I am surprised that Piketty can admit both (a) that the data set is incomplete and can be improved upon; and (b) that it really doesn’t matter because, supposedly, even after it is improved, Piketty’s conclusions will somehow hold. Admitting the shortcomings should also mean admitting that the “substantive conclusions” in Piketty’s book might be improved by better data sets, but Piketty is unwilling to concede this (obvious) point.

Why Not Tax Tenure?

 

Over at Bloomberg Views, Megan McArdle writes a provocative reflection on the nature of wealth. An excerpt: “I’ve been reading Thomas Piketty’s Capital in the Twenty-First Century. You’ll have to wait on my thoughts on the book until they’re a bit more fully formed. As I’ve been reading, though, I keep returning to a question I heard at an economics conference a couple of months back: If we did implement a wealth tax, should it tax tenure?”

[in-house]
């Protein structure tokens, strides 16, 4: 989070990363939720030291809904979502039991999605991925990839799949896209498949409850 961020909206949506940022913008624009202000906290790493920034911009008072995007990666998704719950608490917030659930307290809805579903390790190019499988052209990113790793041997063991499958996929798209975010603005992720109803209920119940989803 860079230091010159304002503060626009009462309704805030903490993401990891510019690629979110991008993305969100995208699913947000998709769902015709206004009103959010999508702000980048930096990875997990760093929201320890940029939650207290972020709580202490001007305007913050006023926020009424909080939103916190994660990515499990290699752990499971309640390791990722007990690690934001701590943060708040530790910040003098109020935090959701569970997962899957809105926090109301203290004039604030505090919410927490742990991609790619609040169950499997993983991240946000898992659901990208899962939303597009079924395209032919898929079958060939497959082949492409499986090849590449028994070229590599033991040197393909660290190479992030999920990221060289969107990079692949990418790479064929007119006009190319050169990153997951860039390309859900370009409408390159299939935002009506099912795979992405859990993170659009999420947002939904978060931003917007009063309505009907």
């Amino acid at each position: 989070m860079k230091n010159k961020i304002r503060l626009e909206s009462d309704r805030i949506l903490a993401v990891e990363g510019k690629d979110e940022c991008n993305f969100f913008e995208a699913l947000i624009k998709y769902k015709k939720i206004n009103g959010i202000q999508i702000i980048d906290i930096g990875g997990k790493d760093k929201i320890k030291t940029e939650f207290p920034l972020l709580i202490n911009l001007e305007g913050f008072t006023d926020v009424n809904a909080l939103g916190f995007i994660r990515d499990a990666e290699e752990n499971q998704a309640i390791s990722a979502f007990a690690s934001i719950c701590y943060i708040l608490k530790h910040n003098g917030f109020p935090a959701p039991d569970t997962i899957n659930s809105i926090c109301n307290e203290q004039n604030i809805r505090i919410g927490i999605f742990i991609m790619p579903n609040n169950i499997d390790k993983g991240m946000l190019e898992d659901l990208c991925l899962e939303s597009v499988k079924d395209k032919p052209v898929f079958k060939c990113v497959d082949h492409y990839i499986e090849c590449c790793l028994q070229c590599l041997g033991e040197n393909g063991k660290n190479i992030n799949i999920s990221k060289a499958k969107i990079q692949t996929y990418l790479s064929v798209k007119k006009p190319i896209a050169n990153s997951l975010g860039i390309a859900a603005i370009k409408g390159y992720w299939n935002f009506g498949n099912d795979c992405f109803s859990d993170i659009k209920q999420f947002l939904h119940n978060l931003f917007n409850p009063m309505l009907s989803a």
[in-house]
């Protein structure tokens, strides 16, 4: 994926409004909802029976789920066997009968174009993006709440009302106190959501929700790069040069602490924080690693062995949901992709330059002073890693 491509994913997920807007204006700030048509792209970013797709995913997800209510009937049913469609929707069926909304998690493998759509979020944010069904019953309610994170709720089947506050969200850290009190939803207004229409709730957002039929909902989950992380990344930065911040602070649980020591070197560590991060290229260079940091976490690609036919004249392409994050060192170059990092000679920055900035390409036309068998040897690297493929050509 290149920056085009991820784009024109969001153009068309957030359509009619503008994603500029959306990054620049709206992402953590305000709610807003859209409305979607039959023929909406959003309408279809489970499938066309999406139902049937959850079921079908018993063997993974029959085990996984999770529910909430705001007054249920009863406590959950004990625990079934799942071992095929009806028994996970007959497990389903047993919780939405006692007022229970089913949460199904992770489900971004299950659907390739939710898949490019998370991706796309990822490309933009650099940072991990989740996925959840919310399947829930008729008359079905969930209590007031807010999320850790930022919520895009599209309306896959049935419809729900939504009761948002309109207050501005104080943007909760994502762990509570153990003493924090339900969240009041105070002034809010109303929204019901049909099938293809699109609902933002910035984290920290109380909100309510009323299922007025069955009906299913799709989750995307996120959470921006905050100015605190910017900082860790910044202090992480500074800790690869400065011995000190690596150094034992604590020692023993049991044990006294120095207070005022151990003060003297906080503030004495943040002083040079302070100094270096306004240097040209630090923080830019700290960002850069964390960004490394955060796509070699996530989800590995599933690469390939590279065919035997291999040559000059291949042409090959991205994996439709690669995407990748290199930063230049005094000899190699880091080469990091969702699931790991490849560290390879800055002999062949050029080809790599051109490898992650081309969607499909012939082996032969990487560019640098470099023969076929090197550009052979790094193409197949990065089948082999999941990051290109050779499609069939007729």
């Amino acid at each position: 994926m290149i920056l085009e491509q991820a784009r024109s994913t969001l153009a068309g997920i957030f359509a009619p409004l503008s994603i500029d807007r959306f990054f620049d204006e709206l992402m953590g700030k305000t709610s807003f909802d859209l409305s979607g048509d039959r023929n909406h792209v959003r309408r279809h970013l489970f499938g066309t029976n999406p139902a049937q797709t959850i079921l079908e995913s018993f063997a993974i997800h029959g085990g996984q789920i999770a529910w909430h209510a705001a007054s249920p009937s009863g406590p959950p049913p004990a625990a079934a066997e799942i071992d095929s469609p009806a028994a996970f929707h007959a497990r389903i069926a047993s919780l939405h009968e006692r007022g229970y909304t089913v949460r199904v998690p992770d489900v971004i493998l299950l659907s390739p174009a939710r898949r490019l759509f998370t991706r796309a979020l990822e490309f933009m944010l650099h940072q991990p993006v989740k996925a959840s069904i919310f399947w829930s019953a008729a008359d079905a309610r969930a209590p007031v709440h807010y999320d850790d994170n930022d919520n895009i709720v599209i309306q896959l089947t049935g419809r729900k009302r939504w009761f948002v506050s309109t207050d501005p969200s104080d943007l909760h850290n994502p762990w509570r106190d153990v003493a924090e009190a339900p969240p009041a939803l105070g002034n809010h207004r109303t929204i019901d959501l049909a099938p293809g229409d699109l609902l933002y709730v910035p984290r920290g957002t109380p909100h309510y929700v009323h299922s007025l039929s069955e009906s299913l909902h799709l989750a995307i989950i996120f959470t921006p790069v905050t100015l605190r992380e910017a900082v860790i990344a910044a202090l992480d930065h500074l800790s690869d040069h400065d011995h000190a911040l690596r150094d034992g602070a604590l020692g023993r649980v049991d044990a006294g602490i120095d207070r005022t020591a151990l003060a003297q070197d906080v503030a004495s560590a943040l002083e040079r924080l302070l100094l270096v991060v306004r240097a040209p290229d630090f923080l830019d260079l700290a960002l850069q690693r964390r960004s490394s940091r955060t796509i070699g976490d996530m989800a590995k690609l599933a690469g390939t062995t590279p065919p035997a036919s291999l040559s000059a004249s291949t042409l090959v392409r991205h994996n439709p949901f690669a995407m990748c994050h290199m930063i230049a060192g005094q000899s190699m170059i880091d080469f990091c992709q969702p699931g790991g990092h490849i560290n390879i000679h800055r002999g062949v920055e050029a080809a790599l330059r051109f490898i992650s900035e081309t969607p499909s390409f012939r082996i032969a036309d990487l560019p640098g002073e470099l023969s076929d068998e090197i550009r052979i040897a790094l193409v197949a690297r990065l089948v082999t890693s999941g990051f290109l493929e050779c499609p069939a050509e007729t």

Professorial tenure is, after all, a valuable asset. As long as you show up and teach your classes, and you don’t make passes at your students or steal from the department’s petty cash drawer, you can draw a paycheck for the rest of your working life. And since the abolition of mandatory retirement ages, that working life can be as long as you like.

Understanding Paul Krugman on Thomas Piketty

 

Gentle readers, whenever Paul Krugman issues a defense of Thomas Piketty regarding the charges against the latter, by all means, be sure to read that defense. Be sure to consider its merits seriously. Be sure to closely and carefully examine the data Krugman might present in defense of his point and if Krugman actually makes a good point — or several — in defending Piketty, be gracious enough to acknowledge as much.

But of course, let us all remember that thus far, Krugman has failed to issue a serious and persuasive defense of Piketty’s findings and position in light of the Giles/Giugliano findings. And no matter how overwhelming the case against Piketty may become, Krugman may never be willing to admit that he is simply on the wrong side of this debate.